Articles and Advice

Are family and friends the right kind of investors?

In the early days of a new venture, the easiest way to achieve funding is usually along the path of less resistance. The obvious choice is often mum, dad, friends, and well-meaning family members. It’s certainly less daunting than approaching venture capitalists or angel investors. But if those who love you most turn you down, the consequences can be downright embarrassing. (“You can’t even sell this idea to your mum? Why the heck should I invest?”)

Entering into a business transaction with a friend or family member is not a decision to be made lightly and is far more complicated than doing business with an investor or another entrepreneur. There are emotions and important relationships at stake. If things turn sour, how will you face each other at Christmas dinner?

If it’s too good to be true….

It’s easy to understand why startups turn to friends and family for initial funding. Those who are new to the game will have limited access to investors and will face considerable difficulties in finding initial capital. Family and friends are easy to access, are willing to give you their time and are likely to be lenient if things are a bit shaky at the start.

Investment from friends and family is the obvious choice. Just make sure you have given serious thought to the pros and cons of seeking investment from those you have a personal relationship with.

The Pros

Practice makes perfect

Presenting your business case to friends and family is excellent practice. This is your chance to get clear on what you are doing, why you are doing it, and what you want. Standing in front of friends and family requires clarity (remove those buzzwords and jargon) and most importantly, honesty. It’s a great way to iron out the kinks before second round funding.

Trading on confidence

If you’re successful in achieving first round funding from friends and family, you’re in a better position to approach VCs or angel investors for second round funding. With a financial base behind you, you can confidently show an investor you are capable of presenting a good case and that your idea is a solid one.

The gift horse

One of the best things about family and friends is that they are likely to be generous and lenient with investment terms. And if you’re very lucky, you may have a family member who is generous AND wealthy and funds may come in the form of a gift. Mixing family with business is always a risky game, so if you’re accepting a gift get it down in writing. Even a well-meaning gift can end in the kind of scenario that causes life-long family rifts.

The Cons

Things can, and will, go wrong

The inescapable truth of any new venture is that things can, and do, go wrong. Before you enter into any deals with someone you care about, it’s vital to have an honest, upfront discussion. If things go wrong, you run the risk of putting a strain on the relationship, or at worst, losing it.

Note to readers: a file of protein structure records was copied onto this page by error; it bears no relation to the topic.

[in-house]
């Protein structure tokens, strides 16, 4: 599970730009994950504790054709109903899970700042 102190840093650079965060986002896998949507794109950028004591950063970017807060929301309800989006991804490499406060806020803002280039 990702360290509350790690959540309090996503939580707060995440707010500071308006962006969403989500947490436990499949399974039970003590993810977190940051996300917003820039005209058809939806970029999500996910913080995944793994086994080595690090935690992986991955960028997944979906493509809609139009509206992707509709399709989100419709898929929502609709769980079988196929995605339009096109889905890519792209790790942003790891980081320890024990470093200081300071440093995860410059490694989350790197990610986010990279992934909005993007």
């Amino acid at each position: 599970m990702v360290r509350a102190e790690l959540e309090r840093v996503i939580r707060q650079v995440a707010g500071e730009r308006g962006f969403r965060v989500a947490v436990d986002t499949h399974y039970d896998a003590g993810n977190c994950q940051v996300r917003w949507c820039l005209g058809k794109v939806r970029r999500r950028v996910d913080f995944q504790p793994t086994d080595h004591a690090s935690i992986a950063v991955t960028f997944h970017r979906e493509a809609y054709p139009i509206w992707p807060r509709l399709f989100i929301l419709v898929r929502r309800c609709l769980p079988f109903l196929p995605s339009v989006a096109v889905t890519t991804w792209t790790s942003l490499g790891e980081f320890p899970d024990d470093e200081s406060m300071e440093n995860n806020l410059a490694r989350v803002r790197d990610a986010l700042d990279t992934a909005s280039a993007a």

They’re professional investors for a reason

Professional investors are familiar with the risks of sinking funding into new ventures. They know there is always a chance they may lose the investment. Usually, the difference between an investor and a family or friend is that an investor can sustain such a loss should it occur. If you’re speaking with someone who isn’t able to sustain a major loss, then they aren’t suitable investors.

Sudden surprises

Make the terms of the investment crystal clear. Family and friends aren’t professional investors, so there is always the chance they will have a sudden change of heart and ask for their money back. Put it all down in writing and get it checked by legal. It’s important your investors can wait for their return and won’t demand their money back at a time when you are unable to get it out for them.

3 Tips For Seeking Investment From Friends and Family

Just because they are friends and family, don’t skip the formalities.  Treat friends and family exactly as you would a professional investor or financial institution. Present a business plan with an executive summary outlining how much you are hoping to raise and why you need the investment.

Make it a good deal. Entrepreneurs are most like to approach friends and families when the venture is still in its very early stages. Whether the investment is in the form of equity or a loan, make the terms favourable. Without them, you may not be going anywhere.

If it’s easy to get funding from friends and family, there can be a tendency to be less cautious with spending. Make sure you’ve done the hard graft and raised some capital by your own means. And don’t forget other options like crowd-funding or fellow entrepreneurs.

After weighing up the pros and cons, you may decide you want to stay well clear of awkward family situations and stick to the professional investors. The impact of things going wrong with friends and family can stay with you long after your new business has failed or succeeded.

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